Communities across the nation are wrestling with how to identify and implement effective reforms that reduce structural inequities in the criminal legal system, promote community safety, and right-size operations of the criminal legal system to achieve more equitable outcomes and increased safety. Research suggests the most inspired and transformative solutions to such intractable problems come from collaborative partnerships between policymakers, criminal legal system leaders, and community members.However, many communities struggle with community engagement because of the strained relationships between the criminal legal system and communities that have historically been criminalized by that system or alienated by civic leaders. Fortunately, some communities have made marked progress. The MacArthur Foundation's Safety and Justice Challenge (SJC) initiative to reduce the use of jails prioritized authentic engagement with community members across its grantees to build trust, enhance problem solving, and promote mutual accountability for justice reform.This report, which is part of a series of case studies highlighting the work of the SJC initiative, examines the community engagement strategies developed and implemented by three SJC communities: Buncombe County, North Carolina; Cook County, Illinois; and New Orleans. This report documents how these sites navigated challenges and advanced tangible reform efforts, and it explores the perceived impacts of these strategies on the sites' efforts to engage community members, reduce local jail use, and implement system reforms that advance equity. We conclude with a discussion of common themes in the sites' experiences implementing those strategies and recommendations for other communities seeking to advance community engagement.Sites used a variety of community engagement strategies, such as conducting listening sessions, hiring people with lived experience of the criminal legal system to organize events, and using art to receive community feedback on public safety.Common challenges from the three participating sites include navigating long-standing mistrust between community members and government, recruitment and retention in community engagement workgroups, and shifting strategies because of COVID-19.Recommendations and lessons learned from the three sites include ensuring proper resources are available to support community engagement efforts; communicating expectations and the likely pace of progress with community members; considering the accessibility of meetings; elevating the voices of people of color directly impacted by the criminal legal system; providing benefits to community members who attend meetings; leveraging technology to engage the community; and ensuring a diverse group of people is engaged.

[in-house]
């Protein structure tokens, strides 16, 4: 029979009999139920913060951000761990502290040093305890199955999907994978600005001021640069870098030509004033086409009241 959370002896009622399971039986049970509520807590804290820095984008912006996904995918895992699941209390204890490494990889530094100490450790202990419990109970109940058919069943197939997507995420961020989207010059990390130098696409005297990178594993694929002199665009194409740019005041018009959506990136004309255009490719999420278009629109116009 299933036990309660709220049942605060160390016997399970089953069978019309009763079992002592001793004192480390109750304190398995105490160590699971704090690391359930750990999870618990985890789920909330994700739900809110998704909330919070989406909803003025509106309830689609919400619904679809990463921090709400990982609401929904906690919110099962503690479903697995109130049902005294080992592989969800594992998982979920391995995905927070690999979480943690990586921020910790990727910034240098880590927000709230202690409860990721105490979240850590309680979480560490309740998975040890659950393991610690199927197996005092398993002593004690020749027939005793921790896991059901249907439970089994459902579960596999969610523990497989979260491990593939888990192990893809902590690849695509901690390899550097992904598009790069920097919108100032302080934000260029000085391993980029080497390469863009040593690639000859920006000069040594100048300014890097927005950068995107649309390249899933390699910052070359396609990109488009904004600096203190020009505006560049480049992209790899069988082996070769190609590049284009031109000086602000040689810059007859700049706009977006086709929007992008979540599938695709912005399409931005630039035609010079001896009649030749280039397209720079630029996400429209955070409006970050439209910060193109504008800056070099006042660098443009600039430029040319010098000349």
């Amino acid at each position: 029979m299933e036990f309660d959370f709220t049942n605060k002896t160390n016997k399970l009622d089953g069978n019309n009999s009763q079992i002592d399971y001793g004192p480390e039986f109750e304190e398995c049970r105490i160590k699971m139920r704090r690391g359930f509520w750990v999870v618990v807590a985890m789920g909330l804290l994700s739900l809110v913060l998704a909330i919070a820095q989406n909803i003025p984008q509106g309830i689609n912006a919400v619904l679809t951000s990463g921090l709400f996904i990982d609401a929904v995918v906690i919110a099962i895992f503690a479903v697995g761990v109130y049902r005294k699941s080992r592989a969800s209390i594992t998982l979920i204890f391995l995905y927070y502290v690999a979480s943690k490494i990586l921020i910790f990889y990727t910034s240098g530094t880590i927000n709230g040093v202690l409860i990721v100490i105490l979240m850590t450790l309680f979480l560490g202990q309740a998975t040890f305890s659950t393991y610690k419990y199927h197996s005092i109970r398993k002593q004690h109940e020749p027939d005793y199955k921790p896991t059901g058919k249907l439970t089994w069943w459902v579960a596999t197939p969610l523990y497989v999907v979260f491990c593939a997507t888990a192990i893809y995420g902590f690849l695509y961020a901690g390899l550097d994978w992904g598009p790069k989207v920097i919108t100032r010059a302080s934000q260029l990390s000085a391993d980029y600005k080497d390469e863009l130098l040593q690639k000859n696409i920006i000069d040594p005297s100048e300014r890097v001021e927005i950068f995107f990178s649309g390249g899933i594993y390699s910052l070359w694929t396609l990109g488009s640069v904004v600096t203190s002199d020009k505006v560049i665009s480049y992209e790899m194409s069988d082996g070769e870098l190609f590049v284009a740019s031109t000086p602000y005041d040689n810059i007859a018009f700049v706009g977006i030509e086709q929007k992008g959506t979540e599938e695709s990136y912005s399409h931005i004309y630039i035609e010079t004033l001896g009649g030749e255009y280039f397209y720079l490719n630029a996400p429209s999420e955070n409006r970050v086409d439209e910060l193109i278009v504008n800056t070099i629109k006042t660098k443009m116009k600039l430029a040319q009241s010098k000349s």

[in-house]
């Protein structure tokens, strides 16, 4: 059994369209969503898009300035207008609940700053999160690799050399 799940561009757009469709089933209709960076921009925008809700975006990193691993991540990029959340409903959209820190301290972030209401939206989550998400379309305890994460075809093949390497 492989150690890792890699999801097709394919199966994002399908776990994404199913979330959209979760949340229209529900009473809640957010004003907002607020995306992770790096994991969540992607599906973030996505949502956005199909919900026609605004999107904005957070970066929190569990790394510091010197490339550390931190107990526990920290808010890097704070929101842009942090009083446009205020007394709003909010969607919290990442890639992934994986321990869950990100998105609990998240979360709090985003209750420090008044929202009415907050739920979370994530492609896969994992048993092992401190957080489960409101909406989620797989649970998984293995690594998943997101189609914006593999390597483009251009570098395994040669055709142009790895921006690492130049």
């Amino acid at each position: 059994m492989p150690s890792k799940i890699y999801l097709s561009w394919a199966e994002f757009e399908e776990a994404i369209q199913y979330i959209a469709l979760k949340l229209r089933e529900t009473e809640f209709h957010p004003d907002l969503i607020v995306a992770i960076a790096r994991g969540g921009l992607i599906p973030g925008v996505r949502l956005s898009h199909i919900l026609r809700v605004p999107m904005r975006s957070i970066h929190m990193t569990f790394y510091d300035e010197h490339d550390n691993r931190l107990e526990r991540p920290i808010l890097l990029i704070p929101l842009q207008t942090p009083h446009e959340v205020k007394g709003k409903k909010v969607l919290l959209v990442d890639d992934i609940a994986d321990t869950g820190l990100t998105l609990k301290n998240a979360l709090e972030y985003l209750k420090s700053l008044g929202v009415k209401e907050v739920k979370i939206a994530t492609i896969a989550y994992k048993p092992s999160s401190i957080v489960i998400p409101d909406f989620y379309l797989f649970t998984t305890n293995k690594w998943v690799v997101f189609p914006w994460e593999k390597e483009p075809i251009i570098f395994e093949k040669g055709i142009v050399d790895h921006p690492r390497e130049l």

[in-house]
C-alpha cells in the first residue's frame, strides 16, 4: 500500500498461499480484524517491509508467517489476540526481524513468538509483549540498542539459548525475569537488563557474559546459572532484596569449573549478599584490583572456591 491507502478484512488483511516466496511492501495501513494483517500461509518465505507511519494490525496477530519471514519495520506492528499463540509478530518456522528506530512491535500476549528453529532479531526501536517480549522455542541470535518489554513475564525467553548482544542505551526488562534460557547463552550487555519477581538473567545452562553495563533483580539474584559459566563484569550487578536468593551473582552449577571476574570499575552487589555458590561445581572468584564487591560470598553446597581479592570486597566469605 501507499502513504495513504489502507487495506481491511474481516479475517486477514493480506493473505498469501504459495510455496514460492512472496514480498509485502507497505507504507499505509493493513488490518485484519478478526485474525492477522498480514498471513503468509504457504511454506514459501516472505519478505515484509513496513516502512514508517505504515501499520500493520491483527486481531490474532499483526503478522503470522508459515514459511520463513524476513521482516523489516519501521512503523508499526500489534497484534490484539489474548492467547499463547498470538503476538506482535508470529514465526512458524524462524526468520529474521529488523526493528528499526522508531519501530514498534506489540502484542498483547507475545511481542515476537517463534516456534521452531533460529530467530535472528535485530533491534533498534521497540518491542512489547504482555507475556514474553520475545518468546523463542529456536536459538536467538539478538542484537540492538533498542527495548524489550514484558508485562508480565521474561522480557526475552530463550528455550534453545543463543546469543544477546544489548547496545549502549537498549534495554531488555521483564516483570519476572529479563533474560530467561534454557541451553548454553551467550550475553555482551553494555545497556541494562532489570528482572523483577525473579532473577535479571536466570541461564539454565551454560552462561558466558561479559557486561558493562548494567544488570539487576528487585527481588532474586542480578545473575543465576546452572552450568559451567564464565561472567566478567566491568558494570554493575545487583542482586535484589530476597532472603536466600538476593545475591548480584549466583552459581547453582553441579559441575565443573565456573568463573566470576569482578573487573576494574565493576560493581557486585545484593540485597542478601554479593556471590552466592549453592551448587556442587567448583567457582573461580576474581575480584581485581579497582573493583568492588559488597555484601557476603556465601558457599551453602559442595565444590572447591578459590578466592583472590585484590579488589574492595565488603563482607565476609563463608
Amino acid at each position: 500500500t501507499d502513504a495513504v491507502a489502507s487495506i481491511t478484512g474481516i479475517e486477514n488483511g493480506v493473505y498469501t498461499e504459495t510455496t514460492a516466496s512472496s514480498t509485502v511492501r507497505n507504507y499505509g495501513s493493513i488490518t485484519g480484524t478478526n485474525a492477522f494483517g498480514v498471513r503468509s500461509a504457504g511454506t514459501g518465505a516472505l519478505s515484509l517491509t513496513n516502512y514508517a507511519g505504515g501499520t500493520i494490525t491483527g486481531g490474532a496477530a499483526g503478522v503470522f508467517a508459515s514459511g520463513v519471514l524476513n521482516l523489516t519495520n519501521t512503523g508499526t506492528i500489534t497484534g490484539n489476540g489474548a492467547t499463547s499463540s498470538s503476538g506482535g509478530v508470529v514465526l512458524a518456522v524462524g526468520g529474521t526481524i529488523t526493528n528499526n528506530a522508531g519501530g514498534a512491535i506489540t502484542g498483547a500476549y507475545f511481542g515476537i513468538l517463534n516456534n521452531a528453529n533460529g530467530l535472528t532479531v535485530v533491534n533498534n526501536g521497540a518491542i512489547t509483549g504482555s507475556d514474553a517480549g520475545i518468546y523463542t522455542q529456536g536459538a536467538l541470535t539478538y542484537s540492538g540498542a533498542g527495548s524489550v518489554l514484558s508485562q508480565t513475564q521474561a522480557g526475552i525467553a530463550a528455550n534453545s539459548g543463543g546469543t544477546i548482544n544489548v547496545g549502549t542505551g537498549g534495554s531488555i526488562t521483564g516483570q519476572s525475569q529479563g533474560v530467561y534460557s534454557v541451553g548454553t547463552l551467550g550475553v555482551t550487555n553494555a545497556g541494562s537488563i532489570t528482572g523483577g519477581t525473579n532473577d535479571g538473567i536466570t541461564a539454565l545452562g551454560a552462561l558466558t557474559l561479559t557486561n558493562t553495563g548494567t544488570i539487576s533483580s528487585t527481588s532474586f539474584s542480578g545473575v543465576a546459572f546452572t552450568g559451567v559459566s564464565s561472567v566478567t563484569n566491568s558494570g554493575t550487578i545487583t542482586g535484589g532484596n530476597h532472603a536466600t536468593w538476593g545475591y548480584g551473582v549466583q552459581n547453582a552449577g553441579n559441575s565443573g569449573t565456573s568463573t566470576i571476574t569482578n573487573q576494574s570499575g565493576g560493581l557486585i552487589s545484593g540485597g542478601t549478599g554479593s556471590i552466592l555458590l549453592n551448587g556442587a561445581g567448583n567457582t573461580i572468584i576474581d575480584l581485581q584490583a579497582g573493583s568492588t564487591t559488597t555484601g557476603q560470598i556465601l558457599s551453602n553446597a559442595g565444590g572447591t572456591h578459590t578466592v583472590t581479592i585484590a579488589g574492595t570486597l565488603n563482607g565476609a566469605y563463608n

Mass Incarceration: The Whole Pie 2023